Once you have your crystal, you then load it into the goniometer of the crystallography apparatus. The goniometer rotates the crystal while keeping it in the x-ray beam. This ensures that every angle of the crystal lattice performs diffraction on the x-ray, yielding the molecule’s complete 3D structure.

x-ray crystallography goniometer
Activity of the goniometer, twisting the crystal, generating diffractions from a range of angles.

To generate x-rays, the crystallography apparatus often includes what crystallographers call the “x-ray tube”. This tube involves a metal cathode, often made of tungsten, through which a high voltage of electrons passes. These electrons then hit a target anode, often made of copper, cobalt, or (also) tungsten, which produces x-rays. To yield accurate diffraction results, the x-rays then pass through a filter or “window”, often made of zirconium or beryllium. This filter absorbs certain x-ray wavelengths to limit the light that hits the crystal to a narrow range of wavelengths.

x-ray tube
X-ray tube diagram. The most important parts include the cathode, the anode and tungsten target, the electron stream, the useful (x-ray) beam, and the window.

Devices called synchrotrons also can produce x-rays for crystallography. Synchrotrons offer the advantage of having precise tunability.

In the chamber with the crystal, an x-ray imaging plate, x-ray film, or electronic detectors record the diffraction pattern. The apparatus specifically records spots of constructive interference in the diffraction pattern.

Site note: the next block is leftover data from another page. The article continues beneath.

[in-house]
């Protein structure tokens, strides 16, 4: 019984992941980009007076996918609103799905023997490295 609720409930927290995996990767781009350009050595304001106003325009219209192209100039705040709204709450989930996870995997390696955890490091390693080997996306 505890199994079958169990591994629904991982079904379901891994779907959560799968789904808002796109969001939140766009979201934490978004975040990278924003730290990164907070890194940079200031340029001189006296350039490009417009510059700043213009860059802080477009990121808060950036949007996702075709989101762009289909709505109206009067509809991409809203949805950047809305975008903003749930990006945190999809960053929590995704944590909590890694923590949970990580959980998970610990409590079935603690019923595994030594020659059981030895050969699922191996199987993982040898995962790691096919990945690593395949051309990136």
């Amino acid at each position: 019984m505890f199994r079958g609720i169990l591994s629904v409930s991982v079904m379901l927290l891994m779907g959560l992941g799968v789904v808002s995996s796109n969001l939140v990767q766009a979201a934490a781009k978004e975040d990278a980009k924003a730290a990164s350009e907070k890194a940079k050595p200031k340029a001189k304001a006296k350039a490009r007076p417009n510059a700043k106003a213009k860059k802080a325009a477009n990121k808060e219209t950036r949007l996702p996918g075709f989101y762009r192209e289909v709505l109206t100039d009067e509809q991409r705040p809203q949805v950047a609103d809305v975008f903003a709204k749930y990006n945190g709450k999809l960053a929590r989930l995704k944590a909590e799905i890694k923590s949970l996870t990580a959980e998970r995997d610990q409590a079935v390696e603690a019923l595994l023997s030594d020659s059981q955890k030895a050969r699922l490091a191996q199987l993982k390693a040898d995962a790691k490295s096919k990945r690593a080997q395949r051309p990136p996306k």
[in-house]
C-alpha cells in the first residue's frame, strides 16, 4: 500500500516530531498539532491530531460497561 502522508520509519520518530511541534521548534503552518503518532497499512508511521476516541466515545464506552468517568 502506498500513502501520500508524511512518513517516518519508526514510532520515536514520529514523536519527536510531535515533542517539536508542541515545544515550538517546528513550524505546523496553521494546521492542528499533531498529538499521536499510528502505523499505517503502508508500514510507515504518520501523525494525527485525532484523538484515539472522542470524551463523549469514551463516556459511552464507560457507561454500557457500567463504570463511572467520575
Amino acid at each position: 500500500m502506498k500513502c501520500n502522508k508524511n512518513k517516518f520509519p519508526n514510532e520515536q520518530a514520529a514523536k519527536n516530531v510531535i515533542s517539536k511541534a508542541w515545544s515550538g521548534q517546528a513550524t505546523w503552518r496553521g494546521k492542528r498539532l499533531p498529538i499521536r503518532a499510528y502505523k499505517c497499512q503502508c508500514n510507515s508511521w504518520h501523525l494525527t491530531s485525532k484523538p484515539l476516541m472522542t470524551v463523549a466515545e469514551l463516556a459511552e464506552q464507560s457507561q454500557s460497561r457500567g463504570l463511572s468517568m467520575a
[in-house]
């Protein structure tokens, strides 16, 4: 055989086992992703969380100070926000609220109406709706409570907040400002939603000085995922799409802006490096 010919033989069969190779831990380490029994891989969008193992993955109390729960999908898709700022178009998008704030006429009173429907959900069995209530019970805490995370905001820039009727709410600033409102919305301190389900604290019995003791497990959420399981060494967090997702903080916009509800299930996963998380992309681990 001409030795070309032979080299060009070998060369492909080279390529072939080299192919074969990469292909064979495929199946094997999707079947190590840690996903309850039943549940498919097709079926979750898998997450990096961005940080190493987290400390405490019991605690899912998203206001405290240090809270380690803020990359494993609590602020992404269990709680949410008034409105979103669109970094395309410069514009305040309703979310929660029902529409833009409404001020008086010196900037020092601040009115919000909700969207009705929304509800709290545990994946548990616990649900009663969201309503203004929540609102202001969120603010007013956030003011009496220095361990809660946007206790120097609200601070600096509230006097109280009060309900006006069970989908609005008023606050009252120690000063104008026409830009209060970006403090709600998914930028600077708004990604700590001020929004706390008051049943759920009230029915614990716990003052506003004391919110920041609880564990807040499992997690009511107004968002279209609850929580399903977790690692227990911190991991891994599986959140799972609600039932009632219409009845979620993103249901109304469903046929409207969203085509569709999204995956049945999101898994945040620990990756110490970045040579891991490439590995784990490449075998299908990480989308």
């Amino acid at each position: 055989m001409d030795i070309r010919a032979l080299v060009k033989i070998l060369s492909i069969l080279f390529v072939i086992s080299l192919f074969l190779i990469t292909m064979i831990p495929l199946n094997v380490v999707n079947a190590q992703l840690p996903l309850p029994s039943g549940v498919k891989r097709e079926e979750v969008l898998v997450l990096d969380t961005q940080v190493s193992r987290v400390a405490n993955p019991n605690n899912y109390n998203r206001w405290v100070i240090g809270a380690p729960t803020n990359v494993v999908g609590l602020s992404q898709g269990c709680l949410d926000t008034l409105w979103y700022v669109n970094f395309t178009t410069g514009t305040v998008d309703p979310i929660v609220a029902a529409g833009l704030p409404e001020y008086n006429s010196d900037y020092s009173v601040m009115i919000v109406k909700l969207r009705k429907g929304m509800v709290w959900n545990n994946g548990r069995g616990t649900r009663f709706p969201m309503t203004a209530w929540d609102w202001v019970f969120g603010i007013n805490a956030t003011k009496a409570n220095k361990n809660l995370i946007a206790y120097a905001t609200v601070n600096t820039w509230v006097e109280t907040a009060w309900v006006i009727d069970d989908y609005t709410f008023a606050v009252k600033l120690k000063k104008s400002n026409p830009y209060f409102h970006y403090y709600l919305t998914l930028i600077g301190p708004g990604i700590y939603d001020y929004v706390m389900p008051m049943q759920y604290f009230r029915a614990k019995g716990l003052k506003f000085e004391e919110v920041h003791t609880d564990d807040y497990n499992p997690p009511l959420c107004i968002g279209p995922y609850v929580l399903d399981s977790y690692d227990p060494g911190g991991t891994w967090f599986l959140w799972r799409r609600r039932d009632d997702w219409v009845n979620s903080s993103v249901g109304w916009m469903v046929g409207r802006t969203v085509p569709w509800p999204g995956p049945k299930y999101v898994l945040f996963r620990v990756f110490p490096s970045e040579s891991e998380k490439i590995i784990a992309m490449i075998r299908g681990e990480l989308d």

Analyzing X-Ray Crystallography Results 

x-ray crystallography diffraction
An x-ray crystallography diffraction pattern .

Your first crystallography image gives you considerable insight into the general nature of your crystal. The density, shape, and intensity of the diffraction spots tell you the dimensions of the crystal. Specifically, the spacing of the spots indicates the dimensions of the unit cell or the crystal’s smallest repeating unit. Depending on the dimensions, and particularly the angles, of the unit cell, you can determine the crystal system. There are seven possible crystal systems, with the most common including monoclinic, triclinic, and cubic. On a larger scale, the symmetry of the diffraction pattern determines the crystal’s space group, which relates to the packing of the crystal lattice.

Once you know these basic qualities after the first diffraction, you can adjust the apparatus’ parameters to improve later scans. You can optimize the crystal-to-detector distance and x-ray intensity to produce the highest quality diffraction images.

Once you get your optimized scans, computer algorithms generally work out the specifics of the molecule structure based on the refined diffraction pattern. The mathematics of crystal diffraction gets fairly complex, which makes working out the structure by hand infeasible. 

Bragg’s Law

Despite the complexity of many steps of x-ray crystallography analysis, much of it depends on the relatively straightforward Bragg’s Law. In 3D structures, like crystals, the pattern of diffracted light obeys Bragg’s Law, which involves the following mathematical relationship:

 mλ = 2dsinθ

λ = Wavelength of light 

θ = Angle between crystal layer and the ray of light

d = Distance between crystal layers and gaps

m = Some integer

Bragg’s Law specifically dictates the angle of the bright spots (constructive interference). Bright spots only diffract from the crystals at angles that fulfill this relationship; angles whose sine multiplied by twice the layer distance equals an integer multiple of the wavelength.